Dividends and corporate shareholders

Michael J. Barclay, Clifford G. Holderness, Dennis P. Sheehan

Research output: Contribution to journalArticle

48 Scopus citations

Abstract

Corporations uniquely have a tax preference for cash dividends. Nevertheless, dividends do not increase following trades of large-percentage blocks of stock from individuals to corporations. Moreover, although one-third of firms have corporate blockholders, 68 of these firms pay no dividends, and ownership is not clustered at levels that increase the tax benefits of dividends. These findings are not driven by the investing firms' tax rates or by agency problems. Instead, operating companies expand the target firms and pursue joint ventures. Dividends are lower with these investors. Financial investors are not attracted to dividend-paying firms and tend to be passive.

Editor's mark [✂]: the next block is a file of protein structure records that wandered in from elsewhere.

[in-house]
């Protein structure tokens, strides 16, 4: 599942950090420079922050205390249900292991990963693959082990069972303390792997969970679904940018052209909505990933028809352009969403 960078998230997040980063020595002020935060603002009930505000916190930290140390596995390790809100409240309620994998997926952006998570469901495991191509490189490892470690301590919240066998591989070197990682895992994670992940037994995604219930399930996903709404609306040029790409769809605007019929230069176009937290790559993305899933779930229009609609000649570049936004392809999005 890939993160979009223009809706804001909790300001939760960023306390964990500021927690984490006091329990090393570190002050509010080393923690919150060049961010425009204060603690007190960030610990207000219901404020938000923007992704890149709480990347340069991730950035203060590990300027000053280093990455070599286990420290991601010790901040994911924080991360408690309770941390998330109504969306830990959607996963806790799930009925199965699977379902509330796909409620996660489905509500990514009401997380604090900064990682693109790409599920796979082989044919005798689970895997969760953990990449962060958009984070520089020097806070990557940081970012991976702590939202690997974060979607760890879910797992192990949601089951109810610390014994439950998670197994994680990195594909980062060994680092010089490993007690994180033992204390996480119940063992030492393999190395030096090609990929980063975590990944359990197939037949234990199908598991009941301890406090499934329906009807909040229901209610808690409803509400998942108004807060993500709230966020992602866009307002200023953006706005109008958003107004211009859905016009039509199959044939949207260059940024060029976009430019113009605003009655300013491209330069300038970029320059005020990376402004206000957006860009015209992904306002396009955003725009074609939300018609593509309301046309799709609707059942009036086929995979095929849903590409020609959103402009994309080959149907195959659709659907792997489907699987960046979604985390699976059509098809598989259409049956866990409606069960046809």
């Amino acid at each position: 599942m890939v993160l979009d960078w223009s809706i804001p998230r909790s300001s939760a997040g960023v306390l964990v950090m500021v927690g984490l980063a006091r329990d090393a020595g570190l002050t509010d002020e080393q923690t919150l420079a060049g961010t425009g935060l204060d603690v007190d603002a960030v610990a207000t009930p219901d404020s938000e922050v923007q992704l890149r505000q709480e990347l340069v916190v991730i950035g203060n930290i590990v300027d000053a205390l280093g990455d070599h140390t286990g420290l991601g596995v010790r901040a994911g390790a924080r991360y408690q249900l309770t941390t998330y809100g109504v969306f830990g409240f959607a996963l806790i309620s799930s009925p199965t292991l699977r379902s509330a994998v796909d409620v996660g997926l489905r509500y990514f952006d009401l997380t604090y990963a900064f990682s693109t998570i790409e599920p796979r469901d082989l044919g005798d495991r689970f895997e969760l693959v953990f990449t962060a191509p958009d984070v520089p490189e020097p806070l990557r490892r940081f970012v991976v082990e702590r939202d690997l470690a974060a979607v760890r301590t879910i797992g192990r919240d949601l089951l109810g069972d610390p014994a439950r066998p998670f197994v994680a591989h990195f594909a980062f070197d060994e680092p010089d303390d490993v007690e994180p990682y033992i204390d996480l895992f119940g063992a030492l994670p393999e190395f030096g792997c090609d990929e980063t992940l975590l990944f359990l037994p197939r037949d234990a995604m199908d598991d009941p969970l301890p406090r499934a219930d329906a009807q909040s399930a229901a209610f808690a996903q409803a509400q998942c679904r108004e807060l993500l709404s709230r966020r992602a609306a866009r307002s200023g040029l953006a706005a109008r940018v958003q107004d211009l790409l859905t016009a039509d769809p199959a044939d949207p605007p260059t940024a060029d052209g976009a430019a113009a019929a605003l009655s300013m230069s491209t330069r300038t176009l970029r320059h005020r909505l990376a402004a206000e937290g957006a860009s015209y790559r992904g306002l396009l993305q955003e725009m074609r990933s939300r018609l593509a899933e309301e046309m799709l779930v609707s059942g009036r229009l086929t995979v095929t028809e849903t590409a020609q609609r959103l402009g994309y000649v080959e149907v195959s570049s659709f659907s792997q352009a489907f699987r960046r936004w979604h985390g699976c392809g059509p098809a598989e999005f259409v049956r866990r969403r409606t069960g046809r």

Original languageEnglish (US)
Pages (from-to)2423-2455
Number of pages33
JournalReview of Financial Studies
Volume22
Issue number6
DOIs
StatePublished - Jun 1 2009

All Science Journal Classification (ASJC) codes

  • Accounting
  • Finance
  • Economics and Econometrics

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    Barclay, M. J., Holderness, C. G., & Sheehan, D. P. (2009). Dividends and corporate shareholders. Review of Financial Studies, 22(6), 2423-2455. https://doi.org/10.1093/rfs/hhn060